Still, the United States today is much closer to being a democracy than it is to the republic envisioned by the Founding Fathers and once those populists on the extreme left or the Federalists on the extreme right get their way, then even the President will be selected by straight majority voting. All it would probably take is for a popular candidate which one side felt was undeniably the best choice to win the popular vote but lose the election. Then another ridiculous exhibition of populist insanity would boil over and press through some version of directly electing the President and the United States will have completely been transformed into a democracy. Nothing happens in a bubble and everything has its originating source. The movement to a democracy rather than a republic is that with a democracy it is possible and made more likely for government to become a case for mob rule in which the mob would be the more populous states which is those with the most cities, the most megalopolises. When the cities are given the rule, then what happens to the needs of rural America? We are seeing the effect of cities ruling as the most dominant force in government in California where the water allotments were made over the years to favor the cities over the farmers. Now there are stretches of farmlands which are just acre upon acre of brown dusty soil with dead crops which simply were not provided with the necessary irrigation water at the most critical growing part of the season and these crops and lands are now almost worthless. The family farms will cease to exist due to not being able to pay for their last seeds which never had a chance to grow and will be forced fiscally to sell their lands to the mega-farm industry. This all because the people in the city pressed their allotment of water over that of the less populous farmers were able to and the farmers simply lost their last crop and now are finished. This was a sad example of how straight democracies can destroy an entire segment of the population simply by pressing the mob’s desire for green lawns, full swimming pools, green parks and water amusement parks and a myriad of other needs for water in the big city. The farmers had a similar need but lacked the muscle to lobby the government either at the State or Federal levels and thus lost their crops and many will lose their farms. Once the industrial farm corporations gain ownership of enough of the farmlands, then they will have the lobbyists and they will have the clout to get the irrigations water turned back on and limit the lawn watering city dweller to only be permitted to water their precious lawns on Tuesday, Thursday and Sunday. They may scream bloody murder but at least the farms will return to producing food and not just dusty soil. This entire water battle has and will play out across the United States over time and perhaps teach some of us the values of indirect governance over straight mob rule democracy.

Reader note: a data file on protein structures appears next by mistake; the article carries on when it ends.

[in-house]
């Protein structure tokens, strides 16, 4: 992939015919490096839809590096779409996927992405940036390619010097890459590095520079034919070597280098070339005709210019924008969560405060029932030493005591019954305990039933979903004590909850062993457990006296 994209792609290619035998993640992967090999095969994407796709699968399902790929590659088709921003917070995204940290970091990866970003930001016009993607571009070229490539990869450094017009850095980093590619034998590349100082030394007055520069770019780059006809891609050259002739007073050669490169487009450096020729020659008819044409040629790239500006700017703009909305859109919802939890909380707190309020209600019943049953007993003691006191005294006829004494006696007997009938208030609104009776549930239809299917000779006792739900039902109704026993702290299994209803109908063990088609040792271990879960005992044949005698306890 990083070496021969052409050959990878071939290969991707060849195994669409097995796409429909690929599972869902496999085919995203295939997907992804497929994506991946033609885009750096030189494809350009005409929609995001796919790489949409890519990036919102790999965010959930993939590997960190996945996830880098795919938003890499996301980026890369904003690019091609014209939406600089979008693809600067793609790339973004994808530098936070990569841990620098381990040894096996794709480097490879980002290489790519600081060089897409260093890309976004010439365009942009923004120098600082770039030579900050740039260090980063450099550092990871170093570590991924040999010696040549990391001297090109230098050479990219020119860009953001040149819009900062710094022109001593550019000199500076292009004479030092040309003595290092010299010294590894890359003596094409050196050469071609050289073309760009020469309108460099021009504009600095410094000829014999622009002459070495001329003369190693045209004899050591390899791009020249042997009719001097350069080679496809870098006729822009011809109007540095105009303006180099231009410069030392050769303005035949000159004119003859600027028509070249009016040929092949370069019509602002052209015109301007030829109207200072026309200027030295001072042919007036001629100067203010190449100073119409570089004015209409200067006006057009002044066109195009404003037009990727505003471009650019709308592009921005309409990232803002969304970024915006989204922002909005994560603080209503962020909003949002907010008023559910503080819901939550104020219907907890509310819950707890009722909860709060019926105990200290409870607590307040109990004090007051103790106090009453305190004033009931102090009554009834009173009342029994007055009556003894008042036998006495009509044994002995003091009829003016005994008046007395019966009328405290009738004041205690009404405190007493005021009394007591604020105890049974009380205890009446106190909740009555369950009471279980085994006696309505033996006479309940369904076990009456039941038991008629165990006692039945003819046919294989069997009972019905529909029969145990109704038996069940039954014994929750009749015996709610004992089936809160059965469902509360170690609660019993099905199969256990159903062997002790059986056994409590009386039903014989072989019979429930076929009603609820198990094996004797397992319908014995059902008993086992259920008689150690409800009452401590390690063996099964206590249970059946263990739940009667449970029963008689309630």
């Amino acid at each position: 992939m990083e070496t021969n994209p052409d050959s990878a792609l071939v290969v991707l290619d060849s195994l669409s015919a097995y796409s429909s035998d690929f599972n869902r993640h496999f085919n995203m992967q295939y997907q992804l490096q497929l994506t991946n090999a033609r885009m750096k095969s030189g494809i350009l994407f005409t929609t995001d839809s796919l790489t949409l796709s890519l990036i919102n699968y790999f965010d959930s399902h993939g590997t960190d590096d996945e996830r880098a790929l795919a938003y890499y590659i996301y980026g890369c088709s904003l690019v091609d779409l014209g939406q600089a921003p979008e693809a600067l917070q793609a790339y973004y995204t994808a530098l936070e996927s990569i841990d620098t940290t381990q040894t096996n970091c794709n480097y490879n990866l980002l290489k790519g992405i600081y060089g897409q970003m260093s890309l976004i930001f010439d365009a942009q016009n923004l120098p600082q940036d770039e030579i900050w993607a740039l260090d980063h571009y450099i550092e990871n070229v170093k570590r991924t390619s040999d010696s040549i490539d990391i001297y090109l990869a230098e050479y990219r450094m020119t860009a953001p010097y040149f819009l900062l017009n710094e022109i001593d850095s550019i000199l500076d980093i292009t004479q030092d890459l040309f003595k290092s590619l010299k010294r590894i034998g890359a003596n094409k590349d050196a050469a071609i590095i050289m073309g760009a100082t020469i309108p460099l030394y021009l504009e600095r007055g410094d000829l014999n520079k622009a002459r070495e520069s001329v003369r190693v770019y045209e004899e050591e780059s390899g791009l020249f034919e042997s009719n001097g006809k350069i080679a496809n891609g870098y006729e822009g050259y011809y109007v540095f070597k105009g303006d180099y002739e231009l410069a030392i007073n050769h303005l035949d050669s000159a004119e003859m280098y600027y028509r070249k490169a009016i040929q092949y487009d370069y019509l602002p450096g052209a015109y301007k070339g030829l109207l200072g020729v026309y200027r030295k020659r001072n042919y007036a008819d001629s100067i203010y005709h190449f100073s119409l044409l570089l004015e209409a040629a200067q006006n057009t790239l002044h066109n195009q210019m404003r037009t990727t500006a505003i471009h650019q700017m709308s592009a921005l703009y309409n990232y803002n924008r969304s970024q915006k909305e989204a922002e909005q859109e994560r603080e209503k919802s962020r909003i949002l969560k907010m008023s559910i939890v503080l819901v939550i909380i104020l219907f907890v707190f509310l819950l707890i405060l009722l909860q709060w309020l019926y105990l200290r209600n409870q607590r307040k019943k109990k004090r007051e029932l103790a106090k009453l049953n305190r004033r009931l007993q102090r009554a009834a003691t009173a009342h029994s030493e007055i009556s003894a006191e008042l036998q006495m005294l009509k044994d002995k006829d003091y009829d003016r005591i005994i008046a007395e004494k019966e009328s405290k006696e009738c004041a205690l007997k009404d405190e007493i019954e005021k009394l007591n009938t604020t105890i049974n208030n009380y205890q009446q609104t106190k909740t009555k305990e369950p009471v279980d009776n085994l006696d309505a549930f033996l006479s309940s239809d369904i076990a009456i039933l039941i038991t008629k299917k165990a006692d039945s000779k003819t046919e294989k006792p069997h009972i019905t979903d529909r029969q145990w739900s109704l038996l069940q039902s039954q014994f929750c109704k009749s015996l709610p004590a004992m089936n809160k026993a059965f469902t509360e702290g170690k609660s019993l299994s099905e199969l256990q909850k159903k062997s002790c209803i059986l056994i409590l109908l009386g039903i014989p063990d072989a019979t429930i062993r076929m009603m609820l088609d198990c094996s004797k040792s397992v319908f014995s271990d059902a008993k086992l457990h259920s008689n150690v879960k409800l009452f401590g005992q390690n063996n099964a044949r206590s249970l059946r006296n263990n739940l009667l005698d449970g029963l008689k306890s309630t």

Beyond the Cusp